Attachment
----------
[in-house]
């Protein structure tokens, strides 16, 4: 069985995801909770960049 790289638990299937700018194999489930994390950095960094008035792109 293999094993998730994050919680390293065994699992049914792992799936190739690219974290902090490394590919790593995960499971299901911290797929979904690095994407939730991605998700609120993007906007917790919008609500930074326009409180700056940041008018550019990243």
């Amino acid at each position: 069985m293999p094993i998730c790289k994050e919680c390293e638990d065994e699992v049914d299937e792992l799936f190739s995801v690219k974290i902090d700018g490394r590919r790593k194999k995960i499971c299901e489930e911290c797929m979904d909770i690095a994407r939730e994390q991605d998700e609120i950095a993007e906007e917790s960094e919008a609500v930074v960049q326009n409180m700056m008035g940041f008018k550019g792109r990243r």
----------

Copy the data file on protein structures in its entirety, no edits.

[in-house]
């Protein structure tokens, strides 16, 4: 069985995801909770960049 790289638990299937700018194999489930994390950095960094008035792109 293999094993998730994050919680390293065994699992049914792992799936190739690219974290902090490394590919790593995960499971299901911290797929979904690095994407939730991605998700609120993007906007917790919008609500930074326009409180700056940041008018550019990243």
């Amino acid at each position: 069985m293999p094993i998730c790289k994050e919680c390293e638990d065994e699992v049914d299937e792992l799936f190739s995801v690219k974290i902090d700018g490394r590919r790593k194999k995960i499971c299901e489930e911290c797929m979904d909770i690095a994407r939730e994390q991605d998700e609120i950095a993007e906007e917790s960094e919008a609500v930074v960049q326009n409180m700056m008035g940041f008018k550019g792109r990243r």